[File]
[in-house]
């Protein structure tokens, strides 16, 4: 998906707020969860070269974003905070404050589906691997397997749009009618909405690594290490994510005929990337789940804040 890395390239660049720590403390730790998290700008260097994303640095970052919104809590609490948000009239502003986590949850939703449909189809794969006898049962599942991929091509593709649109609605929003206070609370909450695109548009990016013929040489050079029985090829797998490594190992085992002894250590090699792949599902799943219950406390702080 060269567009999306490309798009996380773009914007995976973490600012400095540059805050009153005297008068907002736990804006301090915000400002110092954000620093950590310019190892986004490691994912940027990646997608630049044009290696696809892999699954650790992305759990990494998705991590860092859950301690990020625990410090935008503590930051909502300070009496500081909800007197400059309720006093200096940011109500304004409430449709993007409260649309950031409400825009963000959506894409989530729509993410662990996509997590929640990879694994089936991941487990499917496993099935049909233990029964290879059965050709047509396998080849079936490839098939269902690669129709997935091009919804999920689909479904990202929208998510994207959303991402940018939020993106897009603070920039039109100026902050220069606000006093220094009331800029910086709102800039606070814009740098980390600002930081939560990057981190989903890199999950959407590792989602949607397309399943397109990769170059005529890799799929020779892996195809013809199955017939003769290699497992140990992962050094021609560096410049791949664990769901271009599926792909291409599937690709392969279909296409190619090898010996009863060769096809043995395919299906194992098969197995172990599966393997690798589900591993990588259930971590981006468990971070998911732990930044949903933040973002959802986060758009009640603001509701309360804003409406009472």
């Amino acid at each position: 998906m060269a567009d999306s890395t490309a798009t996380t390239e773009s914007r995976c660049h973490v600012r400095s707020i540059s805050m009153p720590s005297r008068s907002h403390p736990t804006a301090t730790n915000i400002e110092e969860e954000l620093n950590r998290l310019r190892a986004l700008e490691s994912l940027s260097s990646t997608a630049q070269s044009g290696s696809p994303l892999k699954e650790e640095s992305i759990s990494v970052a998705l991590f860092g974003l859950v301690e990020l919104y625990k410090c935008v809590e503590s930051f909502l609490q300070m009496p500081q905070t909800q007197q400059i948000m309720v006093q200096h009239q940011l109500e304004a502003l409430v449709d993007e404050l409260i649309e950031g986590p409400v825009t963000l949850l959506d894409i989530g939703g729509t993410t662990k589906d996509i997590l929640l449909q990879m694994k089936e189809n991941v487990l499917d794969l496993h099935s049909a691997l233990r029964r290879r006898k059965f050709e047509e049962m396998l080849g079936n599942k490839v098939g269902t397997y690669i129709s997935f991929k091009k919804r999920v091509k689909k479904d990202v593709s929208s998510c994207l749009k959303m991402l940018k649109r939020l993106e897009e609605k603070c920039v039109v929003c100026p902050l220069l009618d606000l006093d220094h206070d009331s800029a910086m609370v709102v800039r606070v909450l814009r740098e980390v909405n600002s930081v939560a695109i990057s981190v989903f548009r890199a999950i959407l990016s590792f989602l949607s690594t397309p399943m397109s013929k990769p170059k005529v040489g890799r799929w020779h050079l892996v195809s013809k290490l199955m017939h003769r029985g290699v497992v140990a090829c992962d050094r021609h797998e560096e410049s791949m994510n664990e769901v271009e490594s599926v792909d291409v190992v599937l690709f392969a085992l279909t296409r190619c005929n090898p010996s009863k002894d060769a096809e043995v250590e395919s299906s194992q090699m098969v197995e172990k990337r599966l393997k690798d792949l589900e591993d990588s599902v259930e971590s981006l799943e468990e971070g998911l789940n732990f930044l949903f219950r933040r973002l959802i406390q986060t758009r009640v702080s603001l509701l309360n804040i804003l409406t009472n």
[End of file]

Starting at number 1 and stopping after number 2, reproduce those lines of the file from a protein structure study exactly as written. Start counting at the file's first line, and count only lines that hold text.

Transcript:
[in-house]
């Protein structure tokens, strides 16, 4: 998906707020969860070269974003905070404050589906691997397997749009009618909405690594290490994510005929990337789940804040 890395390239660049720590403390730790998290700008260097994303640095970052919104809590609490948000009239502003986590949850939703449909189809794969006898049962599942991929091509593709649109609605929003206070609370909450695109548009990016013929040489050079029985090829797998490594190992085992002894250590090699792949599902799943219950406390702080 060269567009999306490309798009996380773009914007995976973490600012400095540059805050009153005297008068907002736990804006301090915000400002110092954000620093950590310019190892986004490691994912940027990646997608630049044009290696696809892999699954650790992305759990990494998705991590860092859950301690990020625990410090935008503590930051909502300070009496500081909800007197400059309720006093200096940011109500304004409430449709993007409260649309950031409400825009963000959506894409989530729509993410662990996509997590929640990879694994089936991941487990499917496993099935049909233990029964290879059965050709047509396998080849079936490839098939269902690669129709997935091009919804999920689909479904990202929208998510994207959303991402940018939020993106897009603070920039039109100026902050220069606000006093220094009331800029910086709102800039606070814009740098980390600002930081939560990057981190989903890199999950959407590792989602949607397309399943397109990769170059005529890799799929020779892996195809013809199955017939003769290699497992140990992962050094021609560096410049791949664990769901271009599926792909291409599937690709392969279909296409190619090898010996009863060769096809043995395919299906194992098969197995172990599966393997690798589900591993990588259930971590981006468990971070998911732990930044949903933040973002959802986060758009009640603001509701309360804003409406009472």